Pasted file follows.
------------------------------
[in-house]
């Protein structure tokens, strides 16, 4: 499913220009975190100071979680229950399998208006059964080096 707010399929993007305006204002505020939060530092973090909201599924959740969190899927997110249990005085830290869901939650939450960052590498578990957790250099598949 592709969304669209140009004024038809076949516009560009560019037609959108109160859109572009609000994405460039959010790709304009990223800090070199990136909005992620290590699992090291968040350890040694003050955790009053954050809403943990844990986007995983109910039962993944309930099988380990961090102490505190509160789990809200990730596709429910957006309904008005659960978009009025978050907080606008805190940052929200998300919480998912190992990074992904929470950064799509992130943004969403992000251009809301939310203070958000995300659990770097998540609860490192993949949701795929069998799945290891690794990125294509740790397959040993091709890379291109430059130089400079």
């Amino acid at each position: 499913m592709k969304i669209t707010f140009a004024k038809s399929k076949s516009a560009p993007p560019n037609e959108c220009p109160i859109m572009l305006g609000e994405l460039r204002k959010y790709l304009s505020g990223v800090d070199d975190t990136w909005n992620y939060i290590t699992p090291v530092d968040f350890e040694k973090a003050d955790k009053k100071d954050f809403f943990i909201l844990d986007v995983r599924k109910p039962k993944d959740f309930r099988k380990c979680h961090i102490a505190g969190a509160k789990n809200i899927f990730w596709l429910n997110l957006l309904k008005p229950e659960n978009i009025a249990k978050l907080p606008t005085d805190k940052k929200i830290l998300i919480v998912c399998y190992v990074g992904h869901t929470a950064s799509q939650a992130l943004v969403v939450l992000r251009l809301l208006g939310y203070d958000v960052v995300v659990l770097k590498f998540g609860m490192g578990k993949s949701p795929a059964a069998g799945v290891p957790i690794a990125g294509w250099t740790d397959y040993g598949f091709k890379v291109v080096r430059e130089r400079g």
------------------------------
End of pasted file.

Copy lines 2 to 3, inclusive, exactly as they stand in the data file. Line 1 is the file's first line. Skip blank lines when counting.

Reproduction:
């Protein structure tokens, strides 16, 4: 499913220009975190100071979680229950399998208006059964080096 707010399929993007305006204002505020939060530092973090909201599924959740969190899927997110249990005085830290869901939650939450960052590498578990957790250099598949 592709969304669209140009004024038809076949516009560009560019037609959108109160859109572009609000994405460039959010790709304009990223800090070199990136909005992620290590699992090291968040350890040694003050955790009053954050809403943990844990986007995983109910039962993944309930099988380990961090102490505190509160789990809200990730596709429910957006309904008005659960978009009025978050907080606008805190940052929200998300919480998912190992990074992904929470950064799509992130943004969403992000251009809301939310203070958000995300659990770097998540609860490192993949949701795929069998799945290891690794990125294509740790397959040993091709890379291109430059130089400079």
């Amino acid at each position: 499913m592709k969304i669209t707010f140009a004024k038809s399929k076949s516009a560009p993007p560019n037609e959108c220009p109160i859109m572009l305006g609000e994405l460039r204002k959010y790709l304009s505020g990223v800090d070199d975190t990136w909005n992620y939060i290590t699992p090291v530092d968040f350890e040694k973090a003050d955790k009053k100071d954050f809403f943990i909201l844990d986007v995983r599924k109910p039962k993944d959740f309930r099988k380990c979680h961090i102490a505190g969190a509160k789990n809200i899927f990730w596709l429910n997110l957006l309904k008005p229950e659960n978009i009025a249990k978050l907080p606008t005085d805190k940052k929200i830290l998300i919480v998912c399998y190992v990074g992904h869901t929470a950064s799509q939650a992130l943004v969403v939450l992000r251009l809301l208006g939310y203070d958000v960052v995300v659990l770097k590498f998540g609860m490192g578990k993949s949701p795929a059964a069998g799945v290891p957790i690794a990125g294509w250099t740790d397959y040993g598949f091709k890379v291109v080096r430059e130089r400079g």